ω = √ ( [K]/[M] )
Note the eigenvalue equation contains no terms for force or acceleration.
Tekla Structural Designer’s modal analysis is a solution of this eigenvalue equation for the specific model. The method of solution is highly complex  if you are interested, details can be found in any good reference on vibration theory (we can recommend Vibration: Fundamentals and Practice Clarence W. de Silva, Boca Raton: CRC Press LLC, 2000). There are many (numerical) methods of solution, no fewer than three of which are implemented in TSD; Jacobi, Subspace and FEAST (the selection of the method used being automated).
The solution to the eigenvalue equation is the vector {U}  which is the mode shape  with a corresponding frequency which is the square root of the eigenvalue; ω = √ ω^{2}. The mode shape is just that; a shape. It can have any amplitude  modal analysis does not give this, just the shape. So it does not produce ‘real’ deflections or forces.
Note that ω is the angular (or ‘circular’) frequency in terms of radians and so must be converted (by dividing by 2π ) to be in Hz.
There is not a single solution to the eigenvalue equation (other than for a single degree of freedom (SDOF) system)  a structure which has many DOFs will have multiple mode shapes*. Each mode shape occurs at a very specific frequency called the natural frequency of the mode in question.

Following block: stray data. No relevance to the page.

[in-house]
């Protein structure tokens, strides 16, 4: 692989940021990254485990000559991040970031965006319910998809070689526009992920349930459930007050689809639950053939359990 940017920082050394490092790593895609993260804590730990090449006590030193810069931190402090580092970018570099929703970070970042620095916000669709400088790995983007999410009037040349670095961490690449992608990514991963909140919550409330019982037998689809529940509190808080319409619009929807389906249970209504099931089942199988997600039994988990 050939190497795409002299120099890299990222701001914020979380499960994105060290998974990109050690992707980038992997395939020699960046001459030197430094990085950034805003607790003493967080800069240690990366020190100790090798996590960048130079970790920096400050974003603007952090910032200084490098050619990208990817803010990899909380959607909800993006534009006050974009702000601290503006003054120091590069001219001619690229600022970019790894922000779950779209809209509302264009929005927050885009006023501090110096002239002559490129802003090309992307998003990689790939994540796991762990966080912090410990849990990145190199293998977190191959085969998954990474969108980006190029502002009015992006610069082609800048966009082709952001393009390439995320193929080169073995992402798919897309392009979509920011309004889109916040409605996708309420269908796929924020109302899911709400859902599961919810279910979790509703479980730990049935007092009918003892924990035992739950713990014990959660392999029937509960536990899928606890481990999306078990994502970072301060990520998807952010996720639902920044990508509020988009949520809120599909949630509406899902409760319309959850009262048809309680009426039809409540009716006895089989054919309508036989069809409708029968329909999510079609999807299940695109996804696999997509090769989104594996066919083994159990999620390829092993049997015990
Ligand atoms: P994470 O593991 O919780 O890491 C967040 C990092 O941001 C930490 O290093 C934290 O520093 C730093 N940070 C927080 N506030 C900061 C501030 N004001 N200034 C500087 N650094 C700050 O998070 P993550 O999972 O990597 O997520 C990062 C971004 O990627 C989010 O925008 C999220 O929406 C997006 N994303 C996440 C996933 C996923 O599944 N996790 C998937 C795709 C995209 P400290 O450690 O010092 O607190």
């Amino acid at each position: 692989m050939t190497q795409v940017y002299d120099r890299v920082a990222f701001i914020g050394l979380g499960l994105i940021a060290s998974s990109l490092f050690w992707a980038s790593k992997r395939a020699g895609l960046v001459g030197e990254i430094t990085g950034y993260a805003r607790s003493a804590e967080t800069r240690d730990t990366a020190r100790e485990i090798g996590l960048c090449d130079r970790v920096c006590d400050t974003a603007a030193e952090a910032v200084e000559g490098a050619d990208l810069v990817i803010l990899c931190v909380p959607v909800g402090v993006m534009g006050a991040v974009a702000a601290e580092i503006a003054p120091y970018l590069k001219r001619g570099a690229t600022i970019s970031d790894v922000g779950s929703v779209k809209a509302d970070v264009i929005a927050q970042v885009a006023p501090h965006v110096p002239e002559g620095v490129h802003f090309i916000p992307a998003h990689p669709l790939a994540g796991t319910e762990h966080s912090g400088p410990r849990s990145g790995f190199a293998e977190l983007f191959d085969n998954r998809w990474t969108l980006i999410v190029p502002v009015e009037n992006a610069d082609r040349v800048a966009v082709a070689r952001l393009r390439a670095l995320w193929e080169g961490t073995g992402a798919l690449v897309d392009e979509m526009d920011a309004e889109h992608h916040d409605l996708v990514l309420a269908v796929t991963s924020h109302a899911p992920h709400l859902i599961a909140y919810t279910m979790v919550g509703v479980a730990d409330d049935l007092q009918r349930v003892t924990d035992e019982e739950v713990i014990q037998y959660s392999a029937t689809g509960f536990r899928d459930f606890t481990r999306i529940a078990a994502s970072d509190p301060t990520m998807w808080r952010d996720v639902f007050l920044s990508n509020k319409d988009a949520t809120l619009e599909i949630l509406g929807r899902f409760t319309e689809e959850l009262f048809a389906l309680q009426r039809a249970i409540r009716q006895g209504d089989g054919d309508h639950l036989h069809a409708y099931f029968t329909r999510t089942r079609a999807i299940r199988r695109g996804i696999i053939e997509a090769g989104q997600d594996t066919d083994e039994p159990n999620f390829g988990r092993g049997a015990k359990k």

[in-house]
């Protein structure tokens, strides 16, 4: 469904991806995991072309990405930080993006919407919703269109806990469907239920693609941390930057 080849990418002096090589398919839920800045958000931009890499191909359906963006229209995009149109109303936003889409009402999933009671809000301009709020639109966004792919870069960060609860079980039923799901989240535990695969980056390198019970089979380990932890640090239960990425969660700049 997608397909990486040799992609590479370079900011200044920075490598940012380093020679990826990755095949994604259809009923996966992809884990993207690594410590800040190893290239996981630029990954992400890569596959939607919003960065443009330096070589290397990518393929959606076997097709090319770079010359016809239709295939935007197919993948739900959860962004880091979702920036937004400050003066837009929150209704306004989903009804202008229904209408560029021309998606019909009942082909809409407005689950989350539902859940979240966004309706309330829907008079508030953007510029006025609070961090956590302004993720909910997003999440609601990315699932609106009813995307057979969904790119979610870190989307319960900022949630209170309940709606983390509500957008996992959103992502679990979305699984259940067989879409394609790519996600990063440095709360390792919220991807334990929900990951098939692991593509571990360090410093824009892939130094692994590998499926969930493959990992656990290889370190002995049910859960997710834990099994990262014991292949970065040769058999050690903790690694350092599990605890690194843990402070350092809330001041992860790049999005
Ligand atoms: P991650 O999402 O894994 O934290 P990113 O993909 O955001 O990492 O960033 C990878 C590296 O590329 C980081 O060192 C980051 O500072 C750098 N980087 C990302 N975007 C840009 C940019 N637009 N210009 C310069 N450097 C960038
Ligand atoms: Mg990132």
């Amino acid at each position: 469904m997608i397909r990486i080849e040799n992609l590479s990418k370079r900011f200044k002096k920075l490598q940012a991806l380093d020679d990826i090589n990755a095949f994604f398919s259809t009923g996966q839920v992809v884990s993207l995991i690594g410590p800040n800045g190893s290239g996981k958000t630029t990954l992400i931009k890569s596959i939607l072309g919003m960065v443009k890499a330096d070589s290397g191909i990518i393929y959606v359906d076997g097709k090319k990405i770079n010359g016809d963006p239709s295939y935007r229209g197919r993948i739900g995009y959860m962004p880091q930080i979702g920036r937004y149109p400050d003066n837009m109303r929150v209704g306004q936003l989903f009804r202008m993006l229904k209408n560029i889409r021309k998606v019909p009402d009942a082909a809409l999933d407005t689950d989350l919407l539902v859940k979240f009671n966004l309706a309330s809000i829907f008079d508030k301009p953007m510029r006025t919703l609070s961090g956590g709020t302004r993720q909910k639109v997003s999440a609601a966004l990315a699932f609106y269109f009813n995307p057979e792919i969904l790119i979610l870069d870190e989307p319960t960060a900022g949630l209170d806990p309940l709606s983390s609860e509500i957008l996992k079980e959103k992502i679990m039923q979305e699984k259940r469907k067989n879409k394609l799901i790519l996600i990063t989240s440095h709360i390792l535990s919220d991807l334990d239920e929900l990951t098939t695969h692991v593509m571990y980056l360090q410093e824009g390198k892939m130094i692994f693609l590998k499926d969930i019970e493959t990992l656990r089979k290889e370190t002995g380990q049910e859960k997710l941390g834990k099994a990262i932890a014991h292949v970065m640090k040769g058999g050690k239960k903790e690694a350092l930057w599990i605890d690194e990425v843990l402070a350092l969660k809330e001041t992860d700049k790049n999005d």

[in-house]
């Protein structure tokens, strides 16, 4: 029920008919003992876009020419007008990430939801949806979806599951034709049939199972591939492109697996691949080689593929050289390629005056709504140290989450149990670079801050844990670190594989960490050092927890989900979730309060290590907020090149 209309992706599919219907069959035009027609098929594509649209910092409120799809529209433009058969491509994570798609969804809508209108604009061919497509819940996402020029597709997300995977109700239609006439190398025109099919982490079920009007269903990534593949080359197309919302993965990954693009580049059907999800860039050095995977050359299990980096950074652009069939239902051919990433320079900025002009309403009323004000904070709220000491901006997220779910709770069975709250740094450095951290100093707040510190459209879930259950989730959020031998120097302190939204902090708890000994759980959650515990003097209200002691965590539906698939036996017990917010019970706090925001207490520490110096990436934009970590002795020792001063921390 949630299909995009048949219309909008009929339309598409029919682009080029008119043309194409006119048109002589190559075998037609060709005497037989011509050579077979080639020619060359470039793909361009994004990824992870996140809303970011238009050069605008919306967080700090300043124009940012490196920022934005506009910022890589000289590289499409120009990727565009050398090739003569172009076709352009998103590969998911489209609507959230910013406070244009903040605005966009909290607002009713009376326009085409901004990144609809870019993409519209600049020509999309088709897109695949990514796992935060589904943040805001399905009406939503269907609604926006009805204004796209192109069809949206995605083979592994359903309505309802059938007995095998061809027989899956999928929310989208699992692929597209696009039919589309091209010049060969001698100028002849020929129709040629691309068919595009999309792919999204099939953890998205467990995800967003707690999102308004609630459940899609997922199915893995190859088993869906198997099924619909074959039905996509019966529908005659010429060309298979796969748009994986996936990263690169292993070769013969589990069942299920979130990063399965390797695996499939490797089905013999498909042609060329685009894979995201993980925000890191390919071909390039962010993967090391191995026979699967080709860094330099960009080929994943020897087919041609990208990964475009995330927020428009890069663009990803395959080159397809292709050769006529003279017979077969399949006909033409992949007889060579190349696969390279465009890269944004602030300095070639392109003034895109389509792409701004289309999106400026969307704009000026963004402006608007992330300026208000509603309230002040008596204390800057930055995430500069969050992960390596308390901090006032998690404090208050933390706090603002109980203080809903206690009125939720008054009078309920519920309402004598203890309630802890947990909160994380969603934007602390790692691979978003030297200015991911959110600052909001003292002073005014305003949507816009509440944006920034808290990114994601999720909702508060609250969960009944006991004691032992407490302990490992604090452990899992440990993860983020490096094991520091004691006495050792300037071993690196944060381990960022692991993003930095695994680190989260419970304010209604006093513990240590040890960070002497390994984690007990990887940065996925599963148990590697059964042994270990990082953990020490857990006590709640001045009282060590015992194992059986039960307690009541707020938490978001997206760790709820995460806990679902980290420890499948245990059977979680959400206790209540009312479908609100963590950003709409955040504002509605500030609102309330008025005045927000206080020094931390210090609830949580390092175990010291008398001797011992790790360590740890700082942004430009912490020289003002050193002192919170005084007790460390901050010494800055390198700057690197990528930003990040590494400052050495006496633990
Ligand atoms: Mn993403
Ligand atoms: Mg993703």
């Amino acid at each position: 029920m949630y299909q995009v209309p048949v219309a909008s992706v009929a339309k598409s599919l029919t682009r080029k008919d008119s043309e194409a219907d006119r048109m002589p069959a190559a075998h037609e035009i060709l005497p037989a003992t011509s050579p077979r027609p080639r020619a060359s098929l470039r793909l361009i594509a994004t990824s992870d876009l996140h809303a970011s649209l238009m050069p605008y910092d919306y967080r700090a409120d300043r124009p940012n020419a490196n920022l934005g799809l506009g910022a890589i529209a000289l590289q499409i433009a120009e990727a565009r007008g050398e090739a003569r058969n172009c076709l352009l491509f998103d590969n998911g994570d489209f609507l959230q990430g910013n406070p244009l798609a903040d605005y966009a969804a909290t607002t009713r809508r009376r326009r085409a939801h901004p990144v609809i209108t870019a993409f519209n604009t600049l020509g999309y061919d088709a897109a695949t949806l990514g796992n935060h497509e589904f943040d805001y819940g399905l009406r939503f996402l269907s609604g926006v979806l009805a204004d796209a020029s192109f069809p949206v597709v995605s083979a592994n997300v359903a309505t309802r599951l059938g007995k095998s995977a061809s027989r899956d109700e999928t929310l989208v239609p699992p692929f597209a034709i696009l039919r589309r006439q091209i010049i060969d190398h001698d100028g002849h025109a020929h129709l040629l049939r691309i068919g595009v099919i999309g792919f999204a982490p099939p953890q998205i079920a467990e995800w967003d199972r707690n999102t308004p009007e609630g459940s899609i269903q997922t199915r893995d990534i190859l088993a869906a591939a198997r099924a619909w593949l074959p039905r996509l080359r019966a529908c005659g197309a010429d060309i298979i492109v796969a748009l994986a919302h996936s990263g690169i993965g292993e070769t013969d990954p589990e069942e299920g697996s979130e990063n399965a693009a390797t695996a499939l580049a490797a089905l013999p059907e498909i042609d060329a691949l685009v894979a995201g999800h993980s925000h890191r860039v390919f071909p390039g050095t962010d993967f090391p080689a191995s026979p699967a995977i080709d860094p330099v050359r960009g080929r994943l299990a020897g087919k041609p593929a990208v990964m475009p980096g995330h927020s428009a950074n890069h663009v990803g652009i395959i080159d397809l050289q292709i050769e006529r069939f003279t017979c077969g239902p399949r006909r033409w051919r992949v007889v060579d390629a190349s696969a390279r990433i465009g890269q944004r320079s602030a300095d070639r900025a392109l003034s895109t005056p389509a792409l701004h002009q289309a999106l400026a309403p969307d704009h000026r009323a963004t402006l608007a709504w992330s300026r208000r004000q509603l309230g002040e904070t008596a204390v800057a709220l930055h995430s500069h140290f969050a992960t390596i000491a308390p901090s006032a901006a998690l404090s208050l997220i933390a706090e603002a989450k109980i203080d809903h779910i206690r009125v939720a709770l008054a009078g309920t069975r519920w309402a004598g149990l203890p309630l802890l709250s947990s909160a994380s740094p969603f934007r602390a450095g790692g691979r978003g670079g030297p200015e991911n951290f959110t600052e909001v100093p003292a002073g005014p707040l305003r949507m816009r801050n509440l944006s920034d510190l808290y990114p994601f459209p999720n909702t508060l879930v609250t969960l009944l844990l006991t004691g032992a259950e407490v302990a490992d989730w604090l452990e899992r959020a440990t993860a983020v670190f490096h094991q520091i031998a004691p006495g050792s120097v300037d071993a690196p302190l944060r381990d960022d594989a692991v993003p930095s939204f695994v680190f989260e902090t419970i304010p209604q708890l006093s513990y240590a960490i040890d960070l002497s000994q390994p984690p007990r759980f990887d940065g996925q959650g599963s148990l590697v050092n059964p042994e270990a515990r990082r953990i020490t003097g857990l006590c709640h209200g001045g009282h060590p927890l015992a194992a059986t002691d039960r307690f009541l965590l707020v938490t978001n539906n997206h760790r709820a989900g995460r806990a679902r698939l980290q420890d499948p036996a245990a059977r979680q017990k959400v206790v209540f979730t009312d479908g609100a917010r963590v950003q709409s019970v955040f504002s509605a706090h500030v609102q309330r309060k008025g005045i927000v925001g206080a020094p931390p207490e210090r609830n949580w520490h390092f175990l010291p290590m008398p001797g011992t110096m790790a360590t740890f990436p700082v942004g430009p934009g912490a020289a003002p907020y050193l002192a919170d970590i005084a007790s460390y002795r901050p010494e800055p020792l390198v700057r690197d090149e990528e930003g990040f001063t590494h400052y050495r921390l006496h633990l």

We can easily calculate the number of mode shapes for any numerical model  it is the number of free nodes (i.e. those not at a support) multiplied by the number of DOF’s (i.e. mass directions) at each node. In 3D space and using the consistent mass matrix (the default), there are 6 DOFs (3 translational and 3 rotational). Hence a model with 100 nodes will have 100*6 = 600 modes.

From this you will appreciate that even a relatively small model will have a large number of modes, while a large model will have 1000’s. However we are generally only interested in the lower modes  i.e. those with lower frequencies  which a) will involve the majority of the structure and b) are most likely to be excited (by whatever forcing function is in play  e.g. an earthquake or human movement) and thus problematic.